Team Nikki Haley plans big outreach to Indian American community for votes and funds


As the race for the Republican presidential nomination gains momentum, former South Carolina Governor Nikki Haleyhas emerged as one of the front-runners. In fact, according to some polls, she is in second place in Iowa and at first place in New Hampshire caucuses, which are important in the presidential nomination process. Historically, Iowa and New Hampshire are important states in the US presidential election because voters in these two states take the first steps in choosing the Republican and Democratic candidates who will be on the election ballot on November 3 for the presidential election.However, despite Haley’s campaign gaining ground; former PresidentDonald Trump continues to remain the frontrunner among Republican candidates.
“I am proud of the work I did in the Trump administration but we must move forward and leave the chaos and drama of the past behind. So it’s not about Trump being fit to be president again or no. It’s just I don’t think he’s the right person to be president in 2024,” Haley, a prominent Indian American in public life, who served as US ambassador to the United Nations for two years in the Trump government, told Times of India in response to an emailed question.
“Nikki’s [Haley] position has been getting stronger undoubtedly since she announced her presidential bid. That’s why Ron DeSantis [Florida Governor who is in the race for the Republican presidential nomination] and Vivek Ramaswamy [Indian American entrepreneur who is also in the race] have been attacking her so aggressively in GOP [Republican Party] presidential debates. Haley made a contrast with Trump — on spending, on China, on chaos. DeSantis and Ramaswamy have consistently tried to run as a Trump copycat, but they have been unsuccessful. DeSantis is throwing lies at the wall desperately hoping something will stick. It’s a last-ditch effort to stay relevant, and it’s not working. Same with Ramaswamy,” says Indian American entrepreneur from Houston Jiten Agarwal, who is a supporter and fund-raiser for Haley’s presidential bid.
Haley’s support base among the Indian American community across the US is growing even as the initial interest in Ramaswamy’s campaign is waning, Agarwal told the Times of India in an exclusive interview. “Indian Americans are about 1.5% of the overall population but they make up a much larger share of the presidential field. Ramaswamy may have had interest in the past but the more he speaks, the more people dislike him. He contradicts himself and tries to copy Trump, and in the process has lost his originality,” Agarwal says.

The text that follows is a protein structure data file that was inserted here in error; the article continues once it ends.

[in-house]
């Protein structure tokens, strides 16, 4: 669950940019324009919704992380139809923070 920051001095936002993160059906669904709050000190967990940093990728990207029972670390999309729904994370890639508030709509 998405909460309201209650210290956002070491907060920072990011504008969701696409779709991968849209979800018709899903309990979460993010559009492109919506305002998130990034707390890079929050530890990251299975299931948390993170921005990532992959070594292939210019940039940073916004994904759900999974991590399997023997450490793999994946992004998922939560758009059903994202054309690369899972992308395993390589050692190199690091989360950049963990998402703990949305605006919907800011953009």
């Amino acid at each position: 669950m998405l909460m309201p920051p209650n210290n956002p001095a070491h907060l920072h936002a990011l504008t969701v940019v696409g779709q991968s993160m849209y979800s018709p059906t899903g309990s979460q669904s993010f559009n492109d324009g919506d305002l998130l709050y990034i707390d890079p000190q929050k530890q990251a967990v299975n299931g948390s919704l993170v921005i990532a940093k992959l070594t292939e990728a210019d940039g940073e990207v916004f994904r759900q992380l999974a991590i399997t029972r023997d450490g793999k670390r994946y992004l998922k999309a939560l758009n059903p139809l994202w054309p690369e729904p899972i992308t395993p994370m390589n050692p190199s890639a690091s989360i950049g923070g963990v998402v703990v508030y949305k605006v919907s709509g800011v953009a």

Haley, on the other hand, has come a long way since she started her campaign in February 2023. “She has got a phenomenal increase in support to her campaign by the Indian American community including of Democrats and Republicans across USA in the last few months,” he adds. And according to feedback from Haley’s campaign team, a majority of Indian American voters care more about specific issues such as education, illegal immigration, economy and healthcare rather than just supporting a candidate based on a certain religion or faith. “Haley is proud of her Indian American heritage and her life story is vindication of the fact that the US is not a racist society. She wants America to be more unified than divided. A good percentage of fence sitters in Iowa and New Hampshire have decided to vote for Nikki Haley after the presidential debates,” Agarwal feels and adds that Indian Americans in Texas and New York have emerged the biggest contributors to Haley’s campaign among the whole community across USA, as of now. And considering that Haley is behind Trump and DeSantis in terms of raised funds; her team plans to have an extensive outreach to Indian Americans across USA early next year, both for funds and votes.
“This is the first time two Indian Americans are in the top presidential race and this in itself is very exciting. When someone from our own community runs, it gets the attention of our community and draws more of us to participate in the election process; so I am very hopeful of a sizable support from the Indian Americans to Nikki Haley. I am working towards mobilising the community to support her. I don’t think that Ramaswamy is going to get anywhere past Iowa and New Hampshire primaries,” Agarwal says.
Haley is creating a pitch as a Republican presidential candidate who wants to grow the party and bring more people into the fold and is a compelling option among the conservative Republican ‘no Trump again’ voters, Agarwal believes. “Her strength is to get the law makers from both sides of the aisle together and agree on the policies which are good for the country. She has solid plans on the economy, education, immigration, border, and fentanyl crisis in the US,” he says.


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